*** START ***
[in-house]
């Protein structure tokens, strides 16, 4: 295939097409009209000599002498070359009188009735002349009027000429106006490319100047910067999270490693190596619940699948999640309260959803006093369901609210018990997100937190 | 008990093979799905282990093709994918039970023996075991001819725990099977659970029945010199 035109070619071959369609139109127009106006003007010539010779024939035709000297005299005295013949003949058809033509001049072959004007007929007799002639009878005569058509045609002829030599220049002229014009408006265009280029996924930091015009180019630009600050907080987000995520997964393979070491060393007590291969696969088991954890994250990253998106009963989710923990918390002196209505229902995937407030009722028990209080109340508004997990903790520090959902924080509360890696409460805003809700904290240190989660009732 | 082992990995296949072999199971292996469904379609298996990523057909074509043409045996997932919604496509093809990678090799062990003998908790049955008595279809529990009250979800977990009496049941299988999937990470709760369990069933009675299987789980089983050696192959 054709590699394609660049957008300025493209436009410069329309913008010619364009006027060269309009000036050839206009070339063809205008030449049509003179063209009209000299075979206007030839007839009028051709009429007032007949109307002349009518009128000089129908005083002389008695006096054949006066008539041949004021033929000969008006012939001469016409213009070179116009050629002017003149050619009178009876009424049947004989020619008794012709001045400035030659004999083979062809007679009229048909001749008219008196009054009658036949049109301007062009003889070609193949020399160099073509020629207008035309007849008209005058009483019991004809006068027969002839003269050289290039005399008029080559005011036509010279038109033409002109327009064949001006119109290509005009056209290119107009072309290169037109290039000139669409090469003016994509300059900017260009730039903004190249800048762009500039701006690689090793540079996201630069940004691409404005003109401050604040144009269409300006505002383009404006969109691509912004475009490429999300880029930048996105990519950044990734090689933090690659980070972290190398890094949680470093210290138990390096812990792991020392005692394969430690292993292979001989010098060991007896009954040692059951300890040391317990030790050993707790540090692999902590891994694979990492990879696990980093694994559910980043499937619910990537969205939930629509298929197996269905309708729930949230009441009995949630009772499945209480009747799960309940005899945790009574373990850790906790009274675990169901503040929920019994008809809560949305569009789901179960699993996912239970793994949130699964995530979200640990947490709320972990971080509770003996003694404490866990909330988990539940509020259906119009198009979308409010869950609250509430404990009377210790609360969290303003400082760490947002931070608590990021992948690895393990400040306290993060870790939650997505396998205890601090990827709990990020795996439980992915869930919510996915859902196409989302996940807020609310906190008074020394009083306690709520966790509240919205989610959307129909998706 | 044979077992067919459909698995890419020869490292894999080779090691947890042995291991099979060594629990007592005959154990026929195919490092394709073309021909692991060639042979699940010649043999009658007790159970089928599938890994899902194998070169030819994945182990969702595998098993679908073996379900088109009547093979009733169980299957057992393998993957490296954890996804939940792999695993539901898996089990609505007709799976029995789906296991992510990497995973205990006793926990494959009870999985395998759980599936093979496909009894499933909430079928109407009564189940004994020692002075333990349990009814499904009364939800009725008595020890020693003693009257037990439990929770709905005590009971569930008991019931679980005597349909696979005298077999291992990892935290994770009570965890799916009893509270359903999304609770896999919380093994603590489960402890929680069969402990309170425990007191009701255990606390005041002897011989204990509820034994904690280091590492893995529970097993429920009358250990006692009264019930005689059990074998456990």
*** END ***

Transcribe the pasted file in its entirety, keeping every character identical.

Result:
[in-house]
């Protein structure tokens, strides 16, 4: 295939097409009209000599002498070359009188009735002349009027000429106006490319100047910067999270490693190596619940699948999640309260959803006093369901609210018990997100937190 | 008990093979799905282990093709994918039970023996075991001819725990099977659970029945010199 035109070619071959369609139109127009106006003007010539010779024939035709000297005299005295013949003949058809033509001049072959004007007929007799002639009878005569058509045609002829030599220049002229014009408006265009280029996924930091015009180019630009600050907080987000995520997964393979070491060393007590291969696969088991954890994250990253998106009963989710923990918390002196209505229902995937407030009722028990209080109340508004997990903790520090959902924080509360890696409460805003809700904290240190989660009732 | 082992990995296949072999199971292996469904379609298996990523057909074509043409045996997932919604496509093809990678090799062990003998908790049955008595279809529990009250979800977990009496049941299988999937990470709760369990069933009675299987789980089983050696192959 054709590699394609660049957008300025493209436009410069329309913008010619364009006027060269309009000036050839206009070339063809205008030449049509003179063209009209000299075979206007030839007839009028051709009429007032007949109307002349009518009128000089129908005083002389008695006096054949006066008539041949004021033929000969008006012939001469016409213009070179116009050629002017003149050619009178009876009424049947004989020619008794012709001045400035030659004999083979062809007679009229048909001749008219008196009054009658036949049109301007062009003889070609193949020399160099073509020629207008035309007849008209005058009483019991004809006068027969002839003269050289290039005399008029080559005011036509010279038109033409002109327009064949001006119109290509005009056209290119107009072309290169037109290039000139669409090469003016994509300059900017260009730039903004190249800048762009500039701006690689090793540079996201630069940004691409404005003109401050604040144009269409300006505002383009404006969109691509912004475009490429999300880029930048996105990519950044990734090689933090690659980070972290190398890094949680470093210290138990390096812990792991020392005692394969430690292993292979001989010098060991007896009954040692059951300890040391317990030790050993707790540090692999902590891994694979990492990879696990980093694994559910980043499937619910990537969205939930629509298929197996269905309708729930949230009441009995949630009772499945209480009747799960309940005899945790009574373990850790906790009274675990169901503040929920019994008809809560949305569009789901179960699993996912239970793994949130699964995530979200640990947490709320972990971080509770003996003694404490866990909330988990539940509020259906119009198009979308409010869950609250509430404990009377210790609360969290303003400082760490947002931070608590990021992948690895393990400040306290993060870790939650997505396998205890601090990827709990990020795996439980992915869930919510996915859902196409989302996940807020609310906190008074020394009083306690709520966790509240919205989610959307129909998706 | 044979077992067919459909698995890419020869490292894999080779090691947890042995291991099979060594629990007592005959154990026929195919490092394709073309021909692991060639042979699940010649043999009658007790159970089928599938890994899902194998070169030819994945182990969702595998098993679908073996379900088109009547093979009733169980299957057992393998993957490296954890996804939940792999695993539901898996089990609505007709799976029995789906296991992510990497995973205990006793926990494959009870999985395998759980599936093979496909009894499933909430079928109407009564189940004994020692002075333990349990009814499904009364939800009725008595020890020693003693009257037990439990929770709905005590009971569930008991019931679980005597349909696979005298077999291992990892935290994770009570965890799916009893509270359903999304609770896999919380093994603590489960402890929680069969402990309170425990007191009701255990606390005041002897011989204990509820034994904690280091590492893995529970097993429920009358250990006692009264019930005689059990074998456990």